Tajikistan suffers from water shortages and drought. In 1999 and 2000 there was very little rain and the Amu Darya ran dry. Tajikistan experienced famine and drought for its third year in 2001. Droughts can deal severe blows to the economy. Parched fields with stubble take the place of fields where cotton and wheat normally grow. During severe droughts there is no water to power the hydroelectric dams and even drinking water is in short supply. Health, education and other government services also suffer when the rains don’t fall.

Weather in Tajikistan

The weather in Tajikistan is defined by the mountains and is characterized by great extremes of hot and cold on a daily basis and yearly basis. It can be as cold as Siberia in the winter and hot in the summer but less hot than other places in Central Asia because so much of the country is mountainous. It is also very windy, with fierce snowstorms in the mountains from October through May. In the highlands winds of 50mph are not uncommon.

The mountains are significantly cooler than the lowlands. The north is cooler than the south. The best time to visit the north and west is March to May and September to November. The best time to visit the Pamirs and the Gorno-Badakhshan is June to September. There the winters are long and harsh and the summers are cool.

The winters are bitterly cold in the mountains, tolerable in Dushanbe and mild in the lowland plains. Siberian winds can send the temperature plummeting to well below freezing and snow covers much of country. In Dushanbe the temperatures hoovers around freezing and snow falls from mid November through March. Here the snow tends to fall in squalls and flurries rather than storms although severe blizzards do occur from time to time. The snow on the ground tends to be icy and crusty. In the mountains snow falls from September to June. Nasty blizzards are common. The snow can accumulate to great depths and roads are closed until the snow is cleared away in late spring.

The summers are hot and dry with temperatures varying a great deal depending on elevation. In the lowlands the temperatures may rise above 38 degrees C (100 degrees F). In Dushanbe it is much cooler with the mean daytime temperature in July ranging from 23 degrees to 30 degrees C. It can get cold at night even in the summer. In the mountains the temperatures are often near freezing even in July and August. Spring and autumn are pleasant and the best time to visit. Spring can be rainy, muddy and windy.

Dushanbe gets around 70 centimeters of rain a year (compared to more than 100 centimeters a year in the United States). Rainfall amounts often are defined by location in relation to the mountains. Winds blow primarily from west to east and areas along the windward sides of the mountains receive a fair amount of rain while areas along the leeward sides of the mountains receive little rain. The Mountain-Badakhshan District n the heart of the Pamirs receives only 12.7 centimeters of precipitation a year. The amounts of precipitation decreases as one climbs in elevation not increases as is the case with most mountain ranges in the world.

Most rains fall between November and April. Much of the water for agriculture is provided by the spring melt. The rains in May and June are crucial for agriculture. Often times the rain is spotty. Huge thunder heads blow in, dropping heavy rains in some places and completely bypassing other places.

Extreme Cold and Energy Shortages Create Crisis in Tajikistan

WHO/Europe made available emergency medical supplies for the people who were most at risk as Tajikistan struggled with an energy and cold emergency in the winter of 2007/2008. Night temperatures were as low as -22 ºC; with diminishing supplies of power, water, drugs and food, there was special concern for the health of the elderly, children and pregnant women. [Source: World Health Organization]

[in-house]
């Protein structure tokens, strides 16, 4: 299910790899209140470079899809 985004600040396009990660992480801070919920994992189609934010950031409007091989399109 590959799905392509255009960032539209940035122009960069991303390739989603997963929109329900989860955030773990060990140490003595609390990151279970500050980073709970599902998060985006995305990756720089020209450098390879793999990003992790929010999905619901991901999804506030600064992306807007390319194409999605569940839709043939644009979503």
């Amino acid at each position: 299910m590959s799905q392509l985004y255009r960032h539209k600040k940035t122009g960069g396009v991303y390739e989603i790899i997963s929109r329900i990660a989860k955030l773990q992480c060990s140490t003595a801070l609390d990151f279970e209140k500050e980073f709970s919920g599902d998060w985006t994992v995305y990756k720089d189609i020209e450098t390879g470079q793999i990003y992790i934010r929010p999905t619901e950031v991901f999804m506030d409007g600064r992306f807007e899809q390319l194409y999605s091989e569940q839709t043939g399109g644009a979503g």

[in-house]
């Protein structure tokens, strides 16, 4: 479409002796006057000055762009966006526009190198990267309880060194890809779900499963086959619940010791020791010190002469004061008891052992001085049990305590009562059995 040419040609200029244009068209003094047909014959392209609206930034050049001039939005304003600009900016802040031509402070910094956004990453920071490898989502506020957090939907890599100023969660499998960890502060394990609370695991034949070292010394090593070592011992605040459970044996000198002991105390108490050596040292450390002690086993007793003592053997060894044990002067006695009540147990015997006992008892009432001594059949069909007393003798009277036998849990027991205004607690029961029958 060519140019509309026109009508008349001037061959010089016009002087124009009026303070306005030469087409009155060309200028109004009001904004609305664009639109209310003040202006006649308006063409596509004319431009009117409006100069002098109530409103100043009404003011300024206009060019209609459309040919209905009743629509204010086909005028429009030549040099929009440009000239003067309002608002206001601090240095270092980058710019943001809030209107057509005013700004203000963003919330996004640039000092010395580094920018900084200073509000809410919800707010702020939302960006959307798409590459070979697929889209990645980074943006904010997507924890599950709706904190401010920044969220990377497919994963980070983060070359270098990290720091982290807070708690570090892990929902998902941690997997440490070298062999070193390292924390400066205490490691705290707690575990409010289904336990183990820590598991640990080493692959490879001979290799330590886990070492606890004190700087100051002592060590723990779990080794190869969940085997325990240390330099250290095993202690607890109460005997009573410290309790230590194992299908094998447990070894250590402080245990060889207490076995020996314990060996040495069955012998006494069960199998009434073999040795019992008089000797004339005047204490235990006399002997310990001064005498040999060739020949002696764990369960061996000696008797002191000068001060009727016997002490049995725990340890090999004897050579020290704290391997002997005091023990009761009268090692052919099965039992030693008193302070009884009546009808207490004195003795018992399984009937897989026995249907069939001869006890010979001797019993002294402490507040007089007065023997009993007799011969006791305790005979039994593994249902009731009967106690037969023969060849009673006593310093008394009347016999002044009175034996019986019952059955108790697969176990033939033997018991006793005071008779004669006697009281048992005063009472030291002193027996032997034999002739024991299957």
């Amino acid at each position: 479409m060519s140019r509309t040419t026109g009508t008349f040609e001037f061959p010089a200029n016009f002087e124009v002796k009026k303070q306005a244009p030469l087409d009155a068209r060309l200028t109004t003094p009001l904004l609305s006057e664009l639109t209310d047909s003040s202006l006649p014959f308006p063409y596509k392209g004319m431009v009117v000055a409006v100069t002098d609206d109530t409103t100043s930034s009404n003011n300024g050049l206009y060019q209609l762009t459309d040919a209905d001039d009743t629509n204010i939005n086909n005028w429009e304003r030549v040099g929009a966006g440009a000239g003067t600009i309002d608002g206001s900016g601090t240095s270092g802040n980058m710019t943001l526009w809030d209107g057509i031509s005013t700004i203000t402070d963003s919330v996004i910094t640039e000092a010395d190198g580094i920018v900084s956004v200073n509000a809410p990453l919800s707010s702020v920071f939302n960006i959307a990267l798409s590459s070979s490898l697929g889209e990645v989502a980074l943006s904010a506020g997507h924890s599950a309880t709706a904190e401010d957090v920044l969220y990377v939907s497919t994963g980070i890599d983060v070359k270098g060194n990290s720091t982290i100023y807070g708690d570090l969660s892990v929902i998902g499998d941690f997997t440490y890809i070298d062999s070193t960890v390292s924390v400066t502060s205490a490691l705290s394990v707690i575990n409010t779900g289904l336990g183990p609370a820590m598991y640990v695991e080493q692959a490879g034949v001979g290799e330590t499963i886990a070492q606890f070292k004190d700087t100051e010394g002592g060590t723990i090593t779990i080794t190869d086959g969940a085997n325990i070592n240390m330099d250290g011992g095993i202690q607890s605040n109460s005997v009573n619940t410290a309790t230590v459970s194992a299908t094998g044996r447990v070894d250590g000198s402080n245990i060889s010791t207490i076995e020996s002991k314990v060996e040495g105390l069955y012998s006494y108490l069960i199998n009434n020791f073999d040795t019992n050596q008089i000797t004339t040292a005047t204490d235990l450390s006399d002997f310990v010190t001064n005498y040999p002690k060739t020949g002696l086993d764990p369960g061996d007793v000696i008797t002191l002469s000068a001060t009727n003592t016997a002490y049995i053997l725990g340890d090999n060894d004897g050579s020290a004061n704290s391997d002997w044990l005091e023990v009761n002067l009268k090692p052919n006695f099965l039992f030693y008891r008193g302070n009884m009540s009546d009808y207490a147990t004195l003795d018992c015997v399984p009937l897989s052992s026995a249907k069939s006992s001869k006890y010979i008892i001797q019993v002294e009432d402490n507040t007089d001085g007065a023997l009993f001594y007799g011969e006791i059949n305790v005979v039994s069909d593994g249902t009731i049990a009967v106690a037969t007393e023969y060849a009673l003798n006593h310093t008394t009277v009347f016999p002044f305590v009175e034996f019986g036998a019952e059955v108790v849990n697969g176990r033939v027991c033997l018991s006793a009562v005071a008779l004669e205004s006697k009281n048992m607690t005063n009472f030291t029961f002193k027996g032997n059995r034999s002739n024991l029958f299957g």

In 2007/2008, Tajikistan experienced its harshest winter in three decades with average daytime temperatures at -15 ºC. Water lines either broke or froze, forcing families to rely on melted snow for drinking-water. A major hydroelectric power plant had been affected by falling water levels as rivers froze, threatening energy production, while energy supplies from neighbouring countries such as Uzbekistan had also been reduced. Many rural areas had access to just one or two hours of electricity a day. Wood being used as fuel doubled in price, putting it beyond the means of many people. Heavy snowfall blocked roads in some areas, cutting off or slowing access to critical medical services and markets. Subzero temperatures and water shortages continued throughout the winter.

Prolonged exposure to cold, the use of alternative heating devices at home (gas, kerosene, stoves with wood and charcoal), the lack of running water, and isolation or overcrowding of people harmed the health of the general population. The energy crisis also had a significant impact on already strained health care services, essential drugs and vaccine supplies and access to health care facilities. Vulnerable groups (including pregnant women, children, the elderly and the mentally disabled) were particularly at risk.

These poor living conditions resulted in a higher incidence of acute respiratory diseases, deteriorated hygiene standards, increased incidence of water-borne diseases, the worsening of chronic diseases and an increased incidence of preventable maternal and infant deaths, as well as unsafe deliveries.

Prolonged power supply disruptions were reported in more than 50 percent of health facilities in four major districts of the country – Kulyab, Rasht valley, Kurgan-Tube and Sogd oblast. The water supply was not available in more than 50 percent of the hospitals across the country due to power shortages and cold weather. As part of the United Nations country team, WHO coordinated closely with other international organizations and the government to respond to the crisis.

Image Sources:

Text Sources: New York Times, Washington Post, Los Angeles Times, Times of London, Lonely Planet Guides, Library of Congress, U.S. government, Compton’s Encyclopedia, The Guardian, National Geographic, Smithsonian magazine, The New Yorker, Time, Newsweek, Reuters, AP, AFP, Wall Street Journal, The Atlantic Monthly, The Economist, Foreign Policy, Wikipedia, BBC, CNN, and various books, websites and other publications.

Last updated April 2016